We have Hart therapists who are trained and provide EMDR, so we’re happy to assist you finding one. Call us on 1300 830 552 or enquire here.

relationship counselling lesbian couple

Is Your Partner The Right One? The 48 Questions You Need To Ask…

We have developed this free, do-it-yourself couples’ questionnaire, specifically designed for couples wanting to future-proof their relationship, and determine their true compatibility. Backed by 20+ years of couples’ Psychology.

At The Hart Centre, our mission is to help people find their way back to love. And, with over 20,000 (and counting) couples’ we’ve helped, we like to think we know a thing or two about what determines a couples’ ability to go the distance.

Relationships have evolved in many wonderful ways, and marriage isn’t the only way to commit to one another anymore.

Many people decide to have children together but never get married, or, to buy a house first, or pack up and move to another country together.

All of these (and many more) acts of commitment are important, and should be valued.

If you’re looking to future proof your relationship and give it the best chance possible, we’ve adapted and consolidated the questionnaire previously named our ‘Pre-Marriage Program’, to now be available to everyone, free, for whichever type of commitment you may be facing.

Click here for the printable PDF version.

Maybe you’re considering…

  • Having children together
  • Moving in together
  • Moving away together
  • Getting married
  • Creating a blended family
  • Buying a house together
  • Just wanting peace of mind


How it works:

  1. Both yourself and your partner reads the questions, or consider printing out twice, so each person has a copy to fill in.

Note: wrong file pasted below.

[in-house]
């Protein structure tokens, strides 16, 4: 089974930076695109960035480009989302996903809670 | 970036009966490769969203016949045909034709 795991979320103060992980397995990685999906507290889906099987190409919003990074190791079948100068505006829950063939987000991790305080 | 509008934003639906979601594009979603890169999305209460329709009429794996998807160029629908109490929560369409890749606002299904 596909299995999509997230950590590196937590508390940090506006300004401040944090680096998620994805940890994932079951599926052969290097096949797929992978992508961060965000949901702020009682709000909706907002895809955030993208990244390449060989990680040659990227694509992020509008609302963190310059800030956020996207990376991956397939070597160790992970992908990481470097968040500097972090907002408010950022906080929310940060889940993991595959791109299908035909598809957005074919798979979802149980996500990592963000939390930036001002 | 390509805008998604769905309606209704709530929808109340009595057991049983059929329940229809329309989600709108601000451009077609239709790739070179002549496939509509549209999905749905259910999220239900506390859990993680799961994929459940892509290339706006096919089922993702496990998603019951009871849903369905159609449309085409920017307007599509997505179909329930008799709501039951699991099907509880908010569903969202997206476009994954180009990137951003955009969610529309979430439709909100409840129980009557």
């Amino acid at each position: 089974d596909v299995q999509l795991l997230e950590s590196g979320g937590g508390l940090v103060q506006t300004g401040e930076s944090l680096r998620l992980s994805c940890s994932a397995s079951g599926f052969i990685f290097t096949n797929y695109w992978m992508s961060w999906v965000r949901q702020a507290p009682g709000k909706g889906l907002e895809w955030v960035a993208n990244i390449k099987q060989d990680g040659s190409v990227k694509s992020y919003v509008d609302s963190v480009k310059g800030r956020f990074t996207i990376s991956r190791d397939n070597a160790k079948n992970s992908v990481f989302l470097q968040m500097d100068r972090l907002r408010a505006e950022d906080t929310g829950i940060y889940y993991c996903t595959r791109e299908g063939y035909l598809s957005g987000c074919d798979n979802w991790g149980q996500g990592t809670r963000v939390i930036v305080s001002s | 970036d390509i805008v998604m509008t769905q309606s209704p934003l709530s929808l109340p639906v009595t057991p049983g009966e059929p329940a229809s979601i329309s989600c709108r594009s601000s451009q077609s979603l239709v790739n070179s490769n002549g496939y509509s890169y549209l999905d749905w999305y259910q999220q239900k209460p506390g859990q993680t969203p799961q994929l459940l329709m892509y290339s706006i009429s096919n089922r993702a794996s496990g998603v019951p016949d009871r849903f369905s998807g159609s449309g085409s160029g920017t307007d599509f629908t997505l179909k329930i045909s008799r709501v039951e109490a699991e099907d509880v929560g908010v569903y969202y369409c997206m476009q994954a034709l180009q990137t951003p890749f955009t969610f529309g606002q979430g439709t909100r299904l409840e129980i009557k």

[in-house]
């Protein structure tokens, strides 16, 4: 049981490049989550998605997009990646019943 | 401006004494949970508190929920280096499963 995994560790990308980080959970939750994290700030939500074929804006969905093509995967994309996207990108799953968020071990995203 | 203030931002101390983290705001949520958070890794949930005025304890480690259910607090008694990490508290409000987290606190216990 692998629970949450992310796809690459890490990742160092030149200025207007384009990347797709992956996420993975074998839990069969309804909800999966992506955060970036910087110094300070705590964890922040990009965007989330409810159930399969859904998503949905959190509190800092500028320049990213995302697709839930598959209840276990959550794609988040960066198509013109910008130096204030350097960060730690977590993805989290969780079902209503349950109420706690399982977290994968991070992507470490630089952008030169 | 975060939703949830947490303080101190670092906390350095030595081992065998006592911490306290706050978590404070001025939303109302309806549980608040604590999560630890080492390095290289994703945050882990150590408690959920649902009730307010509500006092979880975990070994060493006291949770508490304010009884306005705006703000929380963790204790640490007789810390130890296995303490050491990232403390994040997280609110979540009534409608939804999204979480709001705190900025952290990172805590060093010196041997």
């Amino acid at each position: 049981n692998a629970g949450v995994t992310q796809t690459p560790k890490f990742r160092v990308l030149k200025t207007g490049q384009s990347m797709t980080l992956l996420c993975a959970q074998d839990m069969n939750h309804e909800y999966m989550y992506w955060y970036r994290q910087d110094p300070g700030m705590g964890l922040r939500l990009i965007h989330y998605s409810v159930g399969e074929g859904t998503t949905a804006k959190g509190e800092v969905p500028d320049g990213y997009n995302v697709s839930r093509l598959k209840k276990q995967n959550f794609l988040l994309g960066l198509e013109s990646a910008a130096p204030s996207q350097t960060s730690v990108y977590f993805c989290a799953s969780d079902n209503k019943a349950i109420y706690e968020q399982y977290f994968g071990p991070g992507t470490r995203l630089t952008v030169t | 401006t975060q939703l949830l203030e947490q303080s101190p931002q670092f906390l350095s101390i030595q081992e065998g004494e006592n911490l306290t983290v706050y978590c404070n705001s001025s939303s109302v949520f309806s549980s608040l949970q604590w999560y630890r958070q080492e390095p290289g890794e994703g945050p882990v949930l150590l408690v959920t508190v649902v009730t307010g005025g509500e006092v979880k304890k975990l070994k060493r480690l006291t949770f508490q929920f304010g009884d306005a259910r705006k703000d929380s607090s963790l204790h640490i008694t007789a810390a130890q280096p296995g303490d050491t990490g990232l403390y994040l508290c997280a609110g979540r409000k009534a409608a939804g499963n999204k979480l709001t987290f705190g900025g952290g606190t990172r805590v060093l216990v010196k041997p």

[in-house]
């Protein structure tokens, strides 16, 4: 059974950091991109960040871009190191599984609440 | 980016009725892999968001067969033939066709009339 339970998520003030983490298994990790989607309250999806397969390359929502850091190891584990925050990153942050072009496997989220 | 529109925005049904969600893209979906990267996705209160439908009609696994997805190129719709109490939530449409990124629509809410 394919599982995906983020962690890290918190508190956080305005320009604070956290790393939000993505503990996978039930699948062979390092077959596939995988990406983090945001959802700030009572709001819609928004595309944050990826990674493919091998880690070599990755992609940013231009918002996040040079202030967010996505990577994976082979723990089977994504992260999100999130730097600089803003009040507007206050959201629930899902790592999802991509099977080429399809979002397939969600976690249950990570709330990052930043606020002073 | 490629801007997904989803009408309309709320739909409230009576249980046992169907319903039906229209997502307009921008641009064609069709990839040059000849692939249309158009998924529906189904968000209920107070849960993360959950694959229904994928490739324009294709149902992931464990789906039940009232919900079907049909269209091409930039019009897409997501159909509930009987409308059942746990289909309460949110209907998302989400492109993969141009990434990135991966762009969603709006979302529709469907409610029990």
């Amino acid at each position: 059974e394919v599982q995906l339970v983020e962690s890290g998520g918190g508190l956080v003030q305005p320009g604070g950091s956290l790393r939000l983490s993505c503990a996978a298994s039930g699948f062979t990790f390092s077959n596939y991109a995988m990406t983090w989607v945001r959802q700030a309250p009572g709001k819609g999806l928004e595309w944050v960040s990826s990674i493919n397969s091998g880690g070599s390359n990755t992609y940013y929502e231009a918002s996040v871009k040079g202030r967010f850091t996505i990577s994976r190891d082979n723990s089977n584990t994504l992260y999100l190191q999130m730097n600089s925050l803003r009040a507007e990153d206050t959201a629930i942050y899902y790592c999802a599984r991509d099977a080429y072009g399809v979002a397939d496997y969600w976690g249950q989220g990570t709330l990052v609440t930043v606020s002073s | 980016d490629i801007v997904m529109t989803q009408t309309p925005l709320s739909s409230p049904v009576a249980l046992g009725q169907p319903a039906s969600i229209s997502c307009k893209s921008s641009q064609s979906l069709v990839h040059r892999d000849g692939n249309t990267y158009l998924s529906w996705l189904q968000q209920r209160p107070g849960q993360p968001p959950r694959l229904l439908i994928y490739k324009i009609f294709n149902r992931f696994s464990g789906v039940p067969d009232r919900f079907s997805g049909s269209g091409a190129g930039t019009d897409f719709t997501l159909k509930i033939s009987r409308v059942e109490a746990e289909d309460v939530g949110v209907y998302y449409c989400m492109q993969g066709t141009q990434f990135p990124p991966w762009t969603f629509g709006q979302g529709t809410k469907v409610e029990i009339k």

2. Take some quiet time on your own to reflect on each of these aspects of your current expectations, assumptions, and future hopes and plans for you and your relationship.
  3. Once both people have completed their copy, set aside 1 hour to discuss your answers together.
  4. By the end of this conversation, you will have much more insight into your potential future together.

The Questionnaire:

Living Arrangements:

Who will do each of the household duties, and how will these be split between us?

Do we have similar expectations about tidiness and messiness?



What of our assets and income will be considered joint and what will be mine? And, how will each of us access these?

What debt or other financial commitments am I bringing into this relationship? Will these be shared or my sole responsibility?



How many children, if any, would I like to have? And, is there a specific timeline I’m committed to?

What is my style of parenting? (Authoritarian (you’ll do as I say), Democratic (let’s consider all views and be fair and reasonable) or Easy Going?

What gender roles do I want when it comes to who looks after the children, and to what extent is this a shared responsibility? (Is one person staying home with them, while one provides financially, are both providing equally?)

Do I want our children to be vaccinated?



What are my future plans for my job or career, and from a scale of 1 – 10, how important are those to me?


Extended Family:

How much contact do I want with both my family and my partners?

Do I have any problems with either of our extended families at the moment?

Do I have any concerns or hesitations with either of our extended families?


The Future:

What type of home do I want?

What are my preferred locations, and how open to moving in future am I?

What future plans do I have and how important are they in my life?

How willing am I to consider both my and my partner’s viewpoints and desires equally?



Do I have strong views about manners, swearing, honesty or other values I hold as important?

Do we have any major political, social or religious views that differ from each other?


Being Together:

Are there any personality differences that bother me about my partner?

How important is spending quality time with my partner to me? And, what does that look like for me?